WordPress backup files is an excellent way to ensure you can restore your website without any data loss. Making backups is a good practice, and I highly recommend to make copies of your website files and database periodically. In case of security breach, website defacing or other disasters these copies will save you a lot of time and maybe money. But sometimes these files may be the reason why your WordPress site got hacked. A few days ago I made a small researched to find out the threats caused by backup files.
WordPress backup plugins
There are a lot of different backup plugins for WordPress on the WordPress.org plugin repository. Also, there are many various premium plugins available outside. All these plugins have the same primary function, to make a backup of your precious data. Some of them offer simple backing up functions, some of them are more sophisticated and could provide more features to manage the backing up process. To do the research I need to pick up a target, right? So I picked up the most popular WordPress backup plugin that is available in WordPress plugin repository – UpdraftPlus WordPress Backup Plugin.
It has more than one million active instals and offers an extensive kit of functions. Beside making local backups, this plugin is capable of storing the backups to the external data storages like Dropbox, Google Drive, Amazon S3, Rackspace Cloud, DreamObjects, FTP, OpenStack Swift, Updraft Vault and email. The paid version also backs up to Microsoft OneDrive, Microsoft Azure, Google Cloud Storage, Backblaze B2, SFTP, SCP, and WebDAV. Well, what a fantastic plugin!
But there’s a tiny problem. All these sophisticated methods data storing methods requires credentials to log on to those systems. Passwords, usernames, API keys and other information is also backed up on each backup file. And what would happen if someone, somehow could gain access to these backup files? I’ll show you (evil laugh!!!)…
Searching for vulnerable WordPress websites
To start looking for vulnerable WordPress websites we need to know what we are looking. It’s easy. You can install the UpdraftPlus WordPress Backup Plugin to see how it stores backup files locally. You’ll notice that all backup files split into several different archives to save separately database, plugins, themes and uploads. Also, you’ll see the structure of names given to WordPress backup files by the Updraft plugin.
backup_2018-03-15-1714_blablabla_7fa488f8b5ff-db.gz, this is the WordPress database backup archive file. Naming structure is easy to understand –
backup + year + month + day + time + site name or something + some hash + backed up data type + archive format.
Now we need just to pick up the first part of the file name, just to involve fewer variables, let’s say “backup_2018-03”. Now the main part, we are looking for WordPress archives that are accessible due to the free directory browsing. It means we are looking for directories which are accessible to anyone and whole Google search string (Google dork) looks like this –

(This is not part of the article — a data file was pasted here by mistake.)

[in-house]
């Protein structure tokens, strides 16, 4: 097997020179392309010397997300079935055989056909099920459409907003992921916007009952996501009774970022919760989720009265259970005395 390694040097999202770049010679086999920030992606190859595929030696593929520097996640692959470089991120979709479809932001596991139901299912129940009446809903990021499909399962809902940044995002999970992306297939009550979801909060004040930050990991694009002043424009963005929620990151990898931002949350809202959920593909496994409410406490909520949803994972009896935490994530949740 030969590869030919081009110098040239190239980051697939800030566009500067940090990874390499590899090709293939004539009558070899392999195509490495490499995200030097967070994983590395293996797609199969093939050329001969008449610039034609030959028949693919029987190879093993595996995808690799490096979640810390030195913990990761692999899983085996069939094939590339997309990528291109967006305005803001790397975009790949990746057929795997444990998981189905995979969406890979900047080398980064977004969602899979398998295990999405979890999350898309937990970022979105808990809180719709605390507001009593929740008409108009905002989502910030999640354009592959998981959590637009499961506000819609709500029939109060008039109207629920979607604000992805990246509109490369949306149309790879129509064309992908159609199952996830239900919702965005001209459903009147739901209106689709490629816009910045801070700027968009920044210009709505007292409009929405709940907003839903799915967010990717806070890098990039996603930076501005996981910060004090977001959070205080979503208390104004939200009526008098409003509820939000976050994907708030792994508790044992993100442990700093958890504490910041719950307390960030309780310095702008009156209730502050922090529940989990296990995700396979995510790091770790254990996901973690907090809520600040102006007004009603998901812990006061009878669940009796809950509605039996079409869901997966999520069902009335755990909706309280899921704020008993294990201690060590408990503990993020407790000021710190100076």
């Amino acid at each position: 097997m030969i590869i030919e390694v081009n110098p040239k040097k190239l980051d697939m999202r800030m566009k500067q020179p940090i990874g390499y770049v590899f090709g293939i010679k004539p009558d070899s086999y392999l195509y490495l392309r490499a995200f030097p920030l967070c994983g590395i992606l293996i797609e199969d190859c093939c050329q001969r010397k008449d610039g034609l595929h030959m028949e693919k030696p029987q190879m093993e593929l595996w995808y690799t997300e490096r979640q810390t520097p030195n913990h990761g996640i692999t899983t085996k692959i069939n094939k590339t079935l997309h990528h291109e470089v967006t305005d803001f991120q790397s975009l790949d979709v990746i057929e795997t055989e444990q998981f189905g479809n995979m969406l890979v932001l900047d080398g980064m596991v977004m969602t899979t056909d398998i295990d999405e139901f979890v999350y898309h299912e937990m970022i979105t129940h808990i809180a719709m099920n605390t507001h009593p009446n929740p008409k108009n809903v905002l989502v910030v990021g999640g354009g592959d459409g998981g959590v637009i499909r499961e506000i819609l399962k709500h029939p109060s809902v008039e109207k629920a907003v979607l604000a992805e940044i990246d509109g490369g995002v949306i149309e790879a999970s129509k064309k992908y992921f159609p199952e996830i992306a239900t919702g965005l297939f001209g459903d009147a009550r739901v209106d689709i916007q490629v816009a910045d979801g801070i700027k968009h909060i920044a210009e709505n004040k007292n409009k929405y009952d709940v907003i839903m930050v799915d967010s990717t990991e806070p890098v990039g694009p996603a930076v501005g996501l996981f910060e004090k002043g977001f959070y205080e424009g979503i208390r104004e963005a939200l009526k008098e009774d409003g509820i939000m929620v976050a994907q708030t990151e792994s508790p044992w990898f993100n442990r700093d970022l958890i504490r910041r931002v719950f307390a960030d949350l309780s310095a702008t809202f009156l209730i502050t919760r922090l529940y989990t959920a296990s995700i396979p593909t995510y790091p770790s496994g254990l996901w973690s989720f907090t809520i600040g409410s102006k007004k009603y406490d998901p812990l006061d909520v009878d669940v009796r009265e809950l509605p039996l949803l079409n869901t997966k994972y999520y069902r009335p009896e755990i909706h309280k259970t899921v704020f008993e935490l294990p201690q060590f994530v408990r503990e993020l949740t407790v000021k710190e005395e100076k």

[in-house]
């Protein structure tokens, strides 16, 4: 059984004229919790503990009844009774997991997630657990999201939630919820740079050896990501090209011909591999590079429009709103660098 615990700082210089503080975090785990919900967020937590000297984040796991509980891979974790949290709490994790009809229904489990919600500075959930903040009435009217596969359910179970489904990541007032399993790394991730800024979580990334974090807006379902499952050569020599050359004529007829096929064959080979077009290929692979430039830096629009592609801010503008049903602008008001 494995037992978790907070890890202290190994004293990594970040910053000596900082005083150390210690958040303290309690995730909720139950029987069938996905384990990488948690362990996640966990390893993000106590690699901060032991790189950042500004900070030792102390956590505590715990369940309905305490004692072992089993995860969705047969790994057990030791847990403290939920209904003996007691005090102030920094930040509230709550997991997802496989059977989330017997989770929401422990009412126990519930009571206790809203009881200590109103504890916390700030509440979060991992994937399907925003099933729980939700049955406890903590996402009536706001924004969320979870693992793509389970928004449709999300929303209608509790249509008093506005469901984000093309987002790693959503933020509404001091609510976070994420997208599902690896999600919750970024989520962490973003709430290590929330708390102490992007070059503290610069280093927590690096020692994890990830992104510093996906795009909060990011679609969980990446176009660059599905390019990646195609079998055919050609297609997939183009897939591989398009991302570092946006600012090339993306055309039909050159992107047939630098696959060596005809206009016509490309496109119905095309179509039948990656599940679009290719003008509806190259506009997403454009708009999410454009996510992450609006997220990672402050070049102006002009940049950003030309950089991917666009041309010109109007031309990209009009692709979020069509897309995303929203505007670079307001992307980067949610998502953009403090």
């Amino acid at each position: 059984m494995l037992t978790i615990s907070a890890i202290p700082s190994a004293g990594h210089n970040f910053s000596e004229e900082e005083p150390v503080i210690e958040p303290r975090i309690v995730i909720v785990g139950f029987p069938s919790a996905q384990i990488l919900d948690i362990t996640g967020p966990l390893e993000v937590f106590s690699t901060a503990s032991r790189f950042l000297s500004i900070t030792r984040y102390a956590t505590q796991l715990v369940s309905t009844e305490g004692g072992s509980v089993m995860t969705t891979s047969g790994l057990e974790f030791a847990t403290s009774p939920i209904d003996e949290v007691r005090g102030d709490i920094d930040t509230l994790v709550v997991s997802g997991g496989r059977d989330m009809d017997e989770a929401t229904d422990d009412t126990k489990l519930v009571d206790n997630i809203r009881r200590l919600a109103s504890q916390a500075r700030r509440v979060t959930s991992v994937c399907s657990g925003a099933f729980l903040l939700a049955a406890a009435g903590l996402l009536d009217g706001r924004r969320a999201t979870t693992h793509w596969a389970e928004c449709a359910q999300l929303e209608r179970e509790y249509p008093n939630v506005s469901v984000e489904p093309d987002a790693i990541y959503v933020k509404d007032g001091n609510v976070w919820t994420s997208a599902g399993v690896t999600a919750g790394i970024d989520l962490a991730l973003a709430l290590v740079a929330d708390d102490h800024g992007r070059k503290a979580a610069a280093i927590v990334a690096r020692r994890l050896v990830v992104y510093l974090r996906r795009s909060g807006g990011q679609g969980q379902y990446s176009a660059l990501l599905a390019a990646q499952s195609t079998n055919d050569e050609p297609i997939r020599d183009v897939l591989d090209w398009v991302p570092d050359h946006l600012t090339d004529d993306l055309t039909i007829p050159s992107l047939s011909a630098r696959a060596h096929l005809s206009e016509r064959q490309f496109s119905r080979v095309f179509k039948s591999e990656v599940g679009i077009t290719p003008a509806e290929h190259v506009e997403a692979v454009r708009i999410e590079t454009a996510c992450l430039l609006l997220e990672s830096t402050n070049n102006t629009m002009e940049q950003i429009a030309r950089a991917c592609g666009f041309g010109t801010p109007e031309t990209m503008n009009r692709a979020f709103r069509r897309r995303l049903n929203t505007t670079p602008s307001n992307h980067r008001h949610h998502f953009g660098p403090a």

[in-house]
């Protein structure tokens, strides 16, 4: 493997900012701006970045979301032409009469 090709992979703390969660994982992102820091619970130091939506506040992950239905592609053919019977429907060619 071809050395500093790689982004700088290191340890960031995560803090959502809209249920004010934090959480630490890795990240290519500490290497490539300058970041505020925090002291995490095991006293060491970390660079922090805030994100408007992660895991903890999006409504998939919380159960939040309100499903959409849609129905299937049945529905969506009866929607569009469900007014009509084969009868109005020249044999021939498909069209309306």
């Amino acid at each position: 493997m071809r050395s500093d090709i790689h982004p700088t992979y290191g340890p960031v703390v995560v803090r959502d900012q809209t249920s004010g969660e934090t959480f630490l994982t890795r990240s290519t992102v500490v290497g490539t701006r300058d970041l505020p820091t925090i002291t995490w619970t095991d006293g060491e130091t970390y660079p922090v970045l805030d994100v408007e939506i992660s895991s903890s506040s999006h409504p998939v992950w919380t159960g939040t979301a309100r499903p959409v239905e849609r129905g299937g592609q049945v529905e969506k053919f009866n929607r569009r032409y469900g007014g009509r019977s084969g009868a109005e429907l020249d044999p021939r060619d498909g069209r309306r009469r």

intitle:"index of" backup_2018-02. Now we have a list of sites that are potentially vulnerable. And here’s an example of what you can find inside of one of the results – WordPress backup files generated by UpdraftPlus WordPress Backup Plugin.
Extracting the sensitive information and credentials
I have downloaded several files to make the proof and demonstrate what I meant by saying “WordPress backup files may endanger your website”. Let’s start with the database backup files. The database file is a goldmine for any hacker since database holds a lot of valuable information that could help to take over the control of the website. Now let’s look up one of the examples.
Now you can see this database dump has FTP credentials. These are used (attention!) by UpdraftPlus plugin itself. And these credentials make it possible to do with particular website anything I want to. I even don’t need to upload shell because I already can access all the files by FTP client program.
I can upload fantastic and lightweight database management tool – Adminer. A perfect tool as it gives you full database management in a single PHP file. Since I can read the database credentials from the wp-config.php file located in one of the back-ups I can change the password for any user and login into the WordPress as an administrator with the highest level permissions.
Now even scarier part of this. If there are more websites hosted on the same account, an attacker gains access to all of them and it means that one incorrectly stored WordPress backup file endangers other sites on the same account even if those websites are safe and protected from other type attacks.
First of all, I need to say that Updraft plugin doesn’t cause the data leakage itself. It could happen with backup files generated by any WordPress backup plugin. Anyway, this example guarantees 100% hack of any site that leaks its database backup with FTP credentials on it.
Problem is caused by directory listing (CWE-548). It’s recommended to disable directory listing which could cause more various threats related to sensitive data leakage. You can make it by adding a specific rule to the .htaccess file of your website:
There are more methods to protect backup files, and you can easily find information sources on the Internet. Also, you can check your site against the data leakage just by using Google search. You can try a search that will target only results from your website. Try to search for indexed directories, for file types like gz, db, sql, zip.
The only thing I am unclear about is why backup plugins can’t protect those directories that they use to store the backup files? Is it hard to put an index.html/index.php or .htaccess file? I guess not, but it looks like nobody cares…